For this special Halloween edition of OceanBites we are going to explore the creepy creatures that inhabit our ocean. Get ready to learn about some weird, wonderful, and spooky animals. Happy Halloween!
Whale carcasses that fall to the seafloor provide large amounts of food to deep-sea environments. Though ecologically important, little is known about whale falls and the communities they harbor in the vast Atlantic Ocean – all information comes from the Pacific. What happens to large mammals that sink to the bottom of the Atlantic and how does this impact communities there?
Copepod fecal pellets—plankton poop—transport carbon from the ocean surface to the deep where it is stored for thousands of years. A new study presents a framework for scaling up our understanding of this process from observations of single organisms to the global ocean.
Article: Robinson, K.L., J.J. Ruzicka, F. J., Hernandez, W.M. Graham, M.B. Decker, R.D. Brodeur, and M. Sutor. 2015. Evaluating energy flows through jellyfish and gulf menhaden (Brevoortia patronus) and the effects of fishing on the northern Gulf of Mexico ecosystem. – ICES Journal of Marine Science, doi: 10.1093/icesjms/fsv088 Background We’ve all grown up learning “who […]
All other things being equal, would you rather live where mutually beneficial relationships are available or where they aren’t? Well, if you’re like me, you’d prefer beneficial relationships. And I’m not alone in that. It turns out that damselfish on reefs prefer to settle where there are cleaner wrasses to keep them parasite-free. Read on to find out more!
When it comes to helping each other out, it turns out that some fishes are better at it than we thought. New research shows how when foraging for food some rabbitfish species stand guard for one another, demonstrating how fishes can posses the cognitive ability to carry out reciprocal altruism acts.
Oceanographers have long known that large storms cause changes in the near-shore ocean environment. But how those changes effect the marine ecosystem is still a grey area. A new study out of Texas A&M sheds some light on how plankton, the tiny creatures at the base of the food web, respond to these large atmospheric events.
Scientists use ocean color from satellites to show that tiny ocean plankton may be responsible for making clouds brighter around Antarctica.
This is part 3 of 3 in a series on the recent ArcticMix expedition aimed at improving ocean models that describe faster-than-predicted Arctic warming. Oceanbites sat down with Dr. Jennifer MacKinnon, chief scientist for the mission, to discuss her experiences in the field and her life as a scientist.
When phytoplankton sink into the deep ocean, they take carbon with them, storing CO2 away from the atmosphere. This new study suggests that ocean eddies may play an important role in getting this tiny organisms to sink!
Scientists study the genetic underpinnings of blubber formation in whales and dolphins, highlighting genes that may play a key role in human obesity.
Scientists look far and wide to find records of our planets history. This group used layers of mud trapped inside an Australian cave to uncover clues about the history of tropical cyclones over 2,000 years ago. Find out what they learned, and what it may mean for the planet’s future
The silvertip is a reef shark targeted for its fins. Scientists tagged a Fijian silvertip to learn more about what depths and temperatures it likes to hang out in.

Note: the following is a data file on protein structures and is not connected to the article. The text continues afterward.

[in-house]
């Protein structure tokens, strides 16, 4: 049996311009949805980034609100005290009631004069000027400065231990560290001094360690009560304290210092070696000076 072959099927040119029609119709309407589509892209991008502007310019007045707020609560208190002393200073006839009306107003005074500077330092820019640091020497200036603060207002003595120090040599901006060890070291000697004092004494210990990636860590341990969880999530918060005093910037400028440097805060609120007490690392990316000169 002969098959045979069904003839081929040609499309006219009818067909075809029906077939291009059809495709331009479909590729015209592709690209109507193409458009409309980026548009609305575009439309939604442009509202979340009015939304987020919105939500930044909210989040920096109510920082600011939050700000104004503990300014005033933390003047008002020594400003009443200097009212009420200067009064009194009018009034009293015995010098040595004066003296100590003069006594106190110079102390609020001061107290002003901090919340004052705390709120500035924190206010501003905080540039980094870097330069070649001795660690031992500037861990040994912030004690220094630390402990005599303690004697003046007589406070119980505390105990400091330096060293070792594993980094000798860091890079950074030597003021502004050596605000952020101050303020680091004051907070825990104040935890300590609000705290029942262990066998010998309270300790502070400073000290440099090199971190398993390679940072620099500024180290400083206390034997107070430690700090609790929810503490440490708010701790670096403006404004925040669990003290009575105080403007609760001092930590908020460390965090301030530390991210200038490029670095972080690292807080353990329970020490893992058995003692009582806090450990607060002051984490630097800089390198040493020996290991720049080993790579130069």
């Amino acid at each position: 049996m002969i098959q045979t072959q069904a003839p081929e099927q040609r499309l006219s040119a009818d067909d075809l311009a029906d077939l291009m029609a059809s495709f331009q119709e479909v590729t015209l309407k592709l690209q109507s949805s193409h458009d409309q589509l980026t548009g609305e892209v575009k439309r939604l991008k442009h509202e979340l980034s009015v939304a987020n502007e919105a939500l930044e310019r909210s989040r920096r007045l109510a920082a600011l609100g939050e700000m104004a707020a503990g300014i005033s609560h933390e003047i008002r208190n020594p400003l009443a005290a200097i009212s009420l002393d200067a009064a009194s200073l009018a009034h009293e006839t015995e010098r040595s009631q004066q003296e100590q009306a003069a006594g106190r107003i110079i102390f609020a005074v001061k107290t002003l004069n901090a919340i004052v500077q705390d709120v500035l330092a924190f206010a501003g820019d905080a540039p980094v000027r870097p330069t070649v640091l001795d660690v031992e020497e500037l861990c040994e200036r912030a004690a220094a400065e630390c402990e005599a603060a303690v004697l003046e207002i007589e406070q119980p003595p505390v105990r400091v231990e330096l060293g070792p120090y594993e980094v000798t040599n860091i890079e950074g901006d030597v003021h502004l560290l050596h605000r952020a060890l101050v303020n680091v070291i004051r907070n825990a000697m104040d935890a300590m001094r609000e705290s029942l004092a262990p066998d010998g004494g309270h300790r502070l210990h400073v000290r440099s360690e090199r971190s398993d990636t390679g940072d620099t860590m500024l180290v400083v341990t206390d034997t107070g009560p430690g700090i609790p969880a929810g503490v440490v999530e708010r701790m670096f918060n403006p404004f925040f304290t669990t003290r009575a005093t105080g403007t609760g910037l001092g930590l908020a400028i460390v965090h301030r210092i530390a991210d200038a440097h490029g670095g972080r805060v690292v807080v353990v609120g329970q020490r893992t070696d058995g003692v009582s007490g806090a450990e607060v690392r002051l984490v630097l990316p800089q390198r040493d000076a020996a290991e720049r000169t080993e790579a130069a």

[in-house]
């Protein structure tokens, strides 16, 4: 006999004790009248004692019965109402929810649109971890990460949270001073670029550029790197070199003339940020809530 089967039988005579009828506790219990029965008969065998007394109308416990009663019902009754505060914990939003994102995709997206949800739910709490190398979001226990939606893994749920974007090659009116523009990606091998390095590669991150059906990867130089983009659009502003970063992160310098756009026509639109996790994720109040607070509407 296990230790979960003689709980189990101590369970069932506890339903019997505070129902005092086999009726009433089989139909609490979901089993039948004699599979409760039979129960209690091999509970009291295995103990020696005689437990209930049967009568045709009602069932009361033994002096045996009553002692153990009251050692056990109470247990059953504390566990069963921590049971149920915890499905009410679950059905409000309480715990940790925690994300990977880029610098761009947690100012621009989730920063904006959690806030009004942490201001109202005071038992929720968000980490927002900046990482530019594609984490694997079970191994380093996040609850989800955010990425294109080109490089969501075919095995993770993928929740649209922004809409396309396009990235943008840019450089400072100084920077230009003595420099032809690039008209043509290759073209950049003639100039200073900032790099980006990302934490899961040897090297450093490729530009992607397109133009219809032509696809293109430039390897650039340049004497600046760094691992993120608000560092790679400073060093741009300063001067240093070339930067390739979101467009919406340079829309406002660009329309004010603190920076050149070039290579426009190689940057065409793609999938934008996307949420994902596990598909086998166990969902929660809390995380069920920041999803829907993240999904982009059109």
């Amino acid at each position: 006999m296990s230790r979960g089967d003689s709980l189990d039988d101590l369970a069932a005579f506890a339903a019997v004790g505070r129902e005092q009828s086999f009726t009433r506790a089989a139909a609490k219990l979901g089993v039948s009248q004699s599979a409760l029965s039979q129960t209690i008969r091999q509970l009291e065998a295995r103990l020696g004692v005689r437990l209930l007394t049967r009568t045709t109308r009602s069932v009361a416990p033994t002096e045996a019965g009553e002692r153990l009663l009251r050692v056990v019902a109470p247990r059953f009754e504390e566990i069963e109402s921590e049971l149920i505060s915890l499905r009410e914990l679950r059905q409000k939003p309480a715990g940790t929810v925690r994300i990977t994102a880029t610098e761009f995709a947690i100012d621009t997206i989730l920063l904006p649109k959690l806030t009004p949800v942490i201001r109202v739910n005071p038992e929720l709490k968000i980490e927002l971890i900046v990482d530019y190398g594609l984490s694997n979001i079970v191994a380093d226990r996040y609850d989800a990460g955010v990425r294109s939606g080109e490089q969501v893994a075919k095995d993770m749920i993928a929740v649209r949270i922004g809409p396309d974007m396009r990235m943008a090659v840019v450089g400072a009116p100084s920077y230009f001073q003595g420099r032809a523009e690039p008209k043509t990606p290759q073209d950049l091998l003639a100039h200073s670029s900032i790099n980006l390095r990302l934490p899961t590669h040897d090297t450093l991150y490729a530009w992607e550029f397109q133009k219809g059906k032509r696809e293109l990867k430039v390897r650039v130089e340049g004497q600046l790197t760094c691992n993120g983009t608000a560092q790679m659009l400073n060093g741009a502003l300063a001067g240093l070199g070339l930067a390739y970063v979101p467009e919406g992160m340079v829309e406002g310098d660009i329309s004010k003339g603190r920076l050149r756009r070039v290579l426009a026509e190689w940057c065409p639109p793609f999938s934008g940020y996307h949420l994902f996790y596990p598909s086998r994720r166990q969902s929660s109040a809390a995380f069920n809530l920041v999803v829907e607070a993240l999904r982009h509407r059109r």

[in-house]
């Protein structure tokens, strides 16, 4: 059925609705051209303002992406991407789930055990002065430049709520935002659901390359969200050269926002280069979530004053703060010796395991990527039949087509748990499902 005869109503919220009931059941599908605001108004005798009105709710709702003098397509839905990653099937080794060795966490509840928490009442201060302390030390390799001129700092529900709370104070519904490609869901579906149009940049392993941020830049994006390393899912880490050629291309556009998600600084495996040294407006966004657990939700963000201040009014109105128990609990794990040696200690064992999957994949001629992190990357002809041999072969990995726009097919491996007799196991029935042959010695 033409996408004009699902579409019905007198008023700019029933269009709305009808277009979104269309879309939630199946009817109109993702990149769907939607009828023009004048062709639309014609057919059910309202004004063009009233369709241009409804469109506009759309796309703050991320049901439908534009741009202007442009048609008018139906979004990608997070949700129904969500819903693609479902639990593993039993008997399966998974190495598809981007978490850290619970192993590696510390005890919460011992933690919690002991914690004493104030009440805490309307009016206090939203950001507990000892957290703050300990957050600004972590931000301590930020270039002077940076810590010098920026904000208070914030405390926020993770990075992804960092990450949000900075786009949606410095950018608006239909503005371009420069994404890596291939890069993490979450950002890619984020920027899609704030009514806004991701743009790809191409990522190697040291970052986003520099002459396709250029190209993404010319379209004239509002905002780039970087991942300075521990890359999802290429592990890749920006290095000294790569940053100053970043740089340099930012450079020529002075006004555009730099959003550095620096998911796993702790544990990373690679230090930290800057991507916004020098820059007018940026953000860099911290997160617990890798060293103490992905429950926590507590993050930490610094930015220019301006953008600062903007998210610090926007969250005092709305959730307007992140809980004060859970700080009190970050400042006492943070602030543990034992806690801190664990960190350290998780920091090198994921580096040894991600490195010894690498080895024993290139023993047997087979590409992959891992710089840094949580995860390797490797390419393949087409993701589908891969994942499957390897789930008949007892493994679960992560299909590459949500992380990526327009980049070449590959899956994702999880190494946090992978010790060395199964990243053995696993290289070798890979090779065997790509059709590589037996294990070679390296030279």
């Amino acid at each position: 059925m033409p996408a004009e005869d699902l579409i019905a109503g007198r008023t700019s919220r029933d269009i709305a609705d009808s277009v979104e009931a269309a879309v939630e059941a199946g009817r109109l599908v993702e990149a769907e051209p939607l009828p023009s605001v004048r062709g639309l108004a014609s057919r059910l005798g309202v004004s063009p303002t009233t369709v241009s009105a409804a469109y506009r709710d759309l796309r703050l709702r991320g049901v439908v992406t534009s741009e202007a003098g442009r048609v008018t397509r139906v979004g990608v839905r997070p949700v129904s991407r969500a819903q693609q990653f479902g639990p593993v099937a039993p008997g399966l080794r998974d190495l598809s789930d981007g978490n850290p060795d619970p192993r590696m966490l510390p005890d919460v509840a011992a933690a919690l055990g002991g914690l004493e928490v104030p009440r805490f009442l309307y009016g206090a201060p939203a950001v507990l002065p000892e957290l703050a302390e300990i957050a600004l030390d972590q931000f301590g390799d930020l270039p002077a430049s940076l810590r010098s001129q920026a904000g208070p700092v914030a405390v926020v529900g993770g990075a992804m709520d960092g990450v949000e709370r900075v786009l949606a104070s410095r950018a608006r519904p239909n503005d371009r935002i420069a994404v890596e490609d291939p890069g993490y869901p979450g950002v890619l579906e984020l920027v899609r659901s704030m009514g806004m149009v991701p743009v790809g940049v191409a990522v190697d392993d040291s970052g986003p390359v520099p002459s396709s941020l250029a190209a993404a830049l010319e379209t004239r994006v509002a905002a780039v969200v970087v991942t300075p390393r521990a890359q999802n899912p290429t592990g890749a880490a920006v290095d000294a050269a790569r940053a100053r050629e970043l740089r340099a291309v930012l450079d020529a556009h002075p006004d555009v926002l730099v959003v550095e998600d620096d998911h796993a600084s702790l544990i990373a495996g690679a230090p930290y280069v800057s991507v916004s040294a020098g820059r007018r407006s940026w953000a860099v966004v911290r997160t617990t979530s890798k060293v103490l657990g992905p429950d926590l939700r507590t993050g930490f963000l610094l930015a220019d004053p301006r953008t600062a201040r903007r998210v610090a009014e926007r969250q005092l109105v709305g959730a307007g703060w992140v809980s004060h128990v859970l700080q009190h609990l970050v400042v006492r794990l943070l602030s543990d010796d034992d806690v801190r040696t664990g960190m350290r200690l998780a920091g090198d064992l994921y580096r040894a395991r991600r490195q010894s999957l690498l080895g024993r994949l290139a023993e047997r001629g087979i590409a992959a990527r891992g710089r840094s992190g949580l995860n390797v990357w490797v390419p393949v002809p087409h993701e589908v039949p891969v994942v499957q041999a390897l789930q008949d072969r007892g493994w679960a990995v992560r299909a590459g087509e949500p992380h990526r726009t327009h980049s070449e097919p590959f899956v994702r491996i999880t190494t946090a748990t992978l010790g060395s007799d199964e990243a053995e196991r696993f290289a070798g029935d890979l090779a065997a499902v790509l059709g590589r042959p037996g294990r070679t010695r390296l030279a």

SWRO desalinization is a great way to get potable water. Unfortunately its production results in a high salinity low nutrient discharge that impacts the benthic communities. This study shows how a simple mitigation effort can reverse damage from discharge in just months!
The coelacanth keeps surprising us! Rediscovered off the South African coast in 1938, these animals were once thought to have died out 66 million years ago. Newly characterized lung and fatty structures may have been a key adaptation for their survival in deep-water environments.
This is part two of three in a series on the recent ArcticMix expedition lead by Scripps Institution of Oceanography (SIO) scientists aimed at better understanding the mysterious sources of heat leading the faster-than-predicted rate of Arctic ice-melt due to global warming. Oceanbites sat down with Elizabeth “Effie” Fine, a second-year physical oceanography graduate student at SIO to discuss her experiences in the field, and how she became an Arctic explorer.
At Geosciences Congressional Visits Day, 2015, I joined a diverse group of over 60 geoscientists that gathered in Washington, D.C. to learn how to speak to policymakers and how to craft our message requesting continued strong federal support for earth sciences.
Understanding how species interact with prey has often led scientists to only consider biological connections. But what if the environment itself alters how efficient predators can be? That may be the case for the thick-billed murre. Click here to find out more!
Scientists have only recently started studying the wealth of biological diversity that is found on top of glaciers. Cryoconite holes hold microscopic communities of algae, bacteria, and viruses. These studies are revealing an increasingly complex web of interactions between community members, driving the evolution of many unique adaptations to survive in such stiff competition.
Kelp forests are highly productive and diverse ecosystems found in cool coastal waters. A new study suggests that warmer waters allow for great increases in predation on kelps, forcing these plant-like algae into a limited and sheltered life hidden within crevices. This could pose a major problem as global warming is leading to increasing ocean temperatures.